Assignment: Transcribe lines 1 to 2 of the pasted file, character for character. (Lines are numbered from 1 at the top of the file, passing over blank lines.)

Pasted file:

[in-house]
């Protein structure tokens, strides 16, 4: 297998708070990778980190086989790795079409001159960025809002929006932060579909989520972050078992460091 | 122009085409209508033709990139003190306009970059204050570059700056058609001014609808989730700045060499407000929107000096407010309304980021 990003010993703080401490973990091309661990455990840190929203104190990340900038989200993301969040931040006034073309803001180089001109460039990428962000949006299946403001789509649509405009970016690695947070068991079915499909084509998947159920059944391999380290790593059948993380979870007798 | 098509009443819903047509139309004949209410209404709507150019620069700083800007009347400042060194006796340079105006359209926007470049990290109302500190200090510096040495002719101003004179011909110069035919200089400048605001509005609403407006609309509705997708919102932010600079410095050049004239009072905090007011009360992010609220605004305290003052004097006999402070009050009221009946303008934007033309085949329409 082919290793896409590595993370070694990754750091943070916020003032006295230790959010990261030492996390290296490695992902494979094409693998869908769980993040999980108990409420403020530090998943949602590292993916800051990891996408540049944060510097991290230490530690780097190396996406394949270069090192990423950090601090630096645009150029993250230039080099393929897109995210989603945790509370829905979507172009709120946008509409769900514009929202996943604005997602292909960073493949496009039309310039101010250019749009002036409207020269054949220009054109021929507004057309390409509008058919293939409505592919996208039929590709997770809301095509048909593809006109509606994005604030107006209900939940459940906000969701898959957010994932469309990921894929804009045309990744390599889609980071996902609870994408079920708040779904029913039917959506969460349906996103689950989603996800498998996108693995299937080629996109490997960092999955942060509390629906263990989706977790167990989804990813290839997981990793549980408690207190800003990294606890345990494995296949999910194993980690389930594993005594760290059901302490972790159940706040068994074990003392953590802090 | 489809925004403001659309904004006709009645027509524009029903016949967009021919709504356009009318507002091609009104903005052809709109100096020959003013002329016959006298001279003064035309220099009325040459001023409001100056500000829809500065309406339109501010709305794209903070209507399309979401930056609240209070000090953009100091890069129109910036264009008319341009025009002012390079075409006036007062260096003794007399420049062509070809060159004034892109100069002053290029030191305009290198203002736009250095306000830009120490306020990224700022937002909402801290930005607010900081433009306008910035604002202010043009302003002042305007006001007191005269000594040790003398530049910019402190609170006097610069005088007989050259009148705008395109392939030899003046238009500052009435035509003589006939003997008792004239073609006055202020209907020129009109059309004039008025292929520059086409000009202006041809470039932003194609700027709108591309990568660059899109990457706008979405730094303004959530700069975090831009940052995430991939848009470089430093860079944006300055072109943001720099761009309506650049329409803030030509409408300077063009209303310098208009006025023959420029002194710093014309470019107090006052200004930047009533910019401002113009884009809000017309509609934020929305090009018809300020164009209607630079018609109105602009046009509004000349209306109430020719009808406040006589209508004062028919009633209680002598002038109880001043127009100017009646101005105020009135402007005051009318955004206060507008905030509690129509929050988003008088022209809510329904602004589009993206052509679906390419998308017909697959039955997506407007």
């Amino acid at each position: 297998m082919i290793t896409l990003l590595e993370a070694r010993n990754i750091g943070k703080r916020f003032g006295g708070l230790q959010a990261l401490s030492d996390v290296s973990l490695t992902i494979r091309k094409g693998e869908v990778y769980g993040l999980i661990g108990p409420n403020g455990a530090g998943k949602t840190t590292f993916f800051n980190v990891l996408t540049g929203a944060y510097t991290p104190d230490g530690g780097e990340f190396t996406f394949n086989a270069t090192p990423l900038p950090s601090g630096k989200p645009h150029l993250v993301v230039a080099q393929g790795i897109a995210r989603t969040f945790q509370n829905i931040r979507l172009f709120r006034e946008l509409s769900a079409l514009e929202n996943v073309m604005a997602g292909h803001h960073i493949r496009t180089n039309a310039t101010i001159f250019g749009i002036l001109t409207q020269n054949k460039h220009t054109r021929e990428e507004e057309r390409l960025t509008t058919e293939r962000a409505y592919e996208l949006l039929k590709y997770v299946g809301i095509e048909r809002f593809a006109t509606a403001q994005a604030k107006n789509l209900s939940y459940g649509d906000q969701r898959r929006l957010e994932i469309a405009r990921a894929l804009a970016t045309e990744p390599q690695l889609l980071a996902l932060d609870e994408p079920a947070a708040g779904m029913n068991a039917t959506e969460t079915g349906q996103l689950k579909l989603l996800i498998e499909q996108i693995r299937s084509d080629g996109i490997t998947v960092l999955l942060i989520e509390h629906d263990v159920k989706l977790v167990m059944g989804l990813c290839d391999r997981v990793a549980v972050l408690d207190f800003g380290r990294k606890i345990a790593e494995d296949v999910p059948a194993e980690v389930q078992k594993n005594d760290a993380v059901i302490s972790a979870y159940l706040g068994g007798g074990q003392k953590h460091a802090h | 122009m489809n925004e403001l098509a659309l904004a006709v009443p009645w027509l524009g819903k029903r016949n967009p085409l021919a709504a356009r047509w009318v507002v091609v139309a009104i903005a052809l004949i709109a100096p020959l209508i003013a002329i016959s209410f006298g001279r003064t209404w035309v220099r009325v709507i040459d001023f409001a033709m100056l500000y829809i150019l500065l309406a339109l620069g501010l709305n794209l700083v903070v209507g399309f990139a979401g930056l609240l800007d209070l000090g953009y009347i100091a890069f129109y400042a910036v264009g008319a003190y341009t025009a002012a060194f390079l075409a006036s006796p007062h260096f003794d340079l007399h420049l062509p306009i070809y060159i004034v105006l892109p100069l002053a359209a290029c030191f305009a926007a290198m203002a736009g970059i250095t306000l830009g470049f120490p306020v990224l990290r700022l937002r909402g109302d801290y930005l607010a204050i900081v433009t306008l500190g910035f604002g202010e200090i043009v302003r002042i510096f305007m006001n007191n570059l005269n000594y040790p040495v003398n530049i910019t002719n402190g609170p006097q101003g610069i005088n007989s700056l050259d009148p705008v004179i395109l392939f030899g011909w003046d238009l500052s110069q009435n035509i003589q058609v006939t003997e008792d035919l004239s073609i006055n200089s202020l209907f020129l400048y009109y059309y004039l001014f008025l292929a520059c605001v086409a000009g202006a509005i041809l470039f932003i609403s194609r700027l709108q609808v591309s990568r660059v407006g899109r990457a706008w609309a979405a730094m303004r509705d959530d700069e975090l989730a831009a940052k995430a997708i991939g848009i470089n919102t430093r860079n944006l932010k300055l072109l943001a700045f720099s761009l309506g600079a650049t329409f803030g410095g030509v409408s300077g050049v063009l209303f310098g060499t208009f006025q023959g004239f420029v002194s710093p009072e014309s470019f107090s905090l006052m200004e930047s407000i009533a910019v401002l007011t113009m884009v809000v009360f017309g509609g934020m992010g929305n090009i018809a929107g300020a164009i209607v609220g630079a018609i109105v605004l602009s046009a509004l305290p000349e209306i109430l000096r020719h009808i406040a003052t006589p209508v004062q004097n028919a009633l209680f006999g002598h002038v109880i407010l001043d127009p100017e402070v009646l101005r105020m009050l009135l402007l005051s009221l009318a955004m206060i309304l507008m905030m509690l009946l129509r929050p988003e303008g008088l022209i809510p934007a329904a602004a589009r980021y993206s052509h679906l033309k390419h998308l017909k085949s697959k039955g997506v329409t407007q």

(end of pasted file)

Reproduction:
[in-house]
């Protein structure tokens, strides 16, 4: 297998708070990778980190086989790795079409001159960025809002929006932060579909989520972050078992460091 | 122009085409209508033709990139003190306009970059204050570059700056058609001014609808989730700045060499407000929107000096407010309304980021 990003010993703080401490973990091309661990455990840190929203104190990340900038989200993301969040931040006034073309803001180089001109460039990428962000949006299946403001789509649509405009970016690695947070068991079915499909084509998947159920059944391999380290790593059948993380979870007798 | 098509009443819903047509139309004949209410209404709507150019620069700083800007009347400042060194006796340079105006359209926007470049990290109302500190200090510096040495002719101003004179011909110069035919200089400048605001509005609403407006609309509705997708919102932010600079410095050049004239009072905090007011009360992010609220605004305290003052004097006999402070009050009221009946303008934007033309085949329409 082919290793896409590595993370070694990754750091943070916020003032006295230790959010990261030492996390290296490695992902494979094409693998869908769980993040999980108990409420403020530090998943949602590292993916800051990891996408540049944060510097991290230490530690780097190396996406394949270069090192990423950090601090630096645009150029993250230039080099393929897109995210989603945790509370829905979507172009709120946008509409769900514009929202996943604005997602292909960073493949496009039309310039101010250019749009002036409207020269054949220009054109021929507004057309390409509008058919293939409505592919996208039929590709997770809301095509048909593809006109509606994005604030107006209900939940459940906000969701898959957010994932469309990921894929804009045309990744390599889609980071996902609870994408079920708040779904029913039917959506969460349906996103689950989603996800498998996108693995299937080629996109490997960092999955942060509390629906263990989706977790167990989804990813290839997981990793549980408690207190800003990294606890345990494995296949999910194993980690389930594993005594760290059901302490972790159940706040068994074990003392953590802090 | 489809925004403001659309904004006709009645027509524009029903016949967009021919709504356009009318507002091609009104903005052809709109100096020959003013002329016959006298001279003064035309220099009325040459001023409001100056500000829809500065309406339109501010709305794209903070209507399309979401930056609240209070000090953009100091890069129109910036264009008319341009025009002012390079075409006036007062260096003794007399420049062509070809060159004034892109100069002053290029030191305009290198203002736009250095306000830009120490306020990224700022937002909402801290930005607010900081433009306008910035604002202010043009302003002042305007006001007191005269000594040790003398530049910019402190609170006097610069005088007989050259009148705008395109392939030899003046238009500052009435035509003589006939003997008792004239073609006055202020209907020129009109059309004039008025292929520059086409000009202006041809470039932003194609700027709108591309990568660059899109990457706008979405730094303004959530700069975090831009940052995430991939848009470089430093860079944006300055072109943001720099761009309506650049329409803030030509409408300077063009209303310098208009006025023959420029002194710093014309470019107090006052200004930047009533910019401002113009884009809000017309509609934020929305090009018809300020164009209607630079018609109105602009046009509004000349209306109430020719009808406040006589209508004062028919009633209680002598002038109880001043127009100017009646101005105020009135402007005051009318955004206060507008905030509690129509929050988003008088022209809510329904602004589009993206052509679906390419998308017909697959039955997506407007």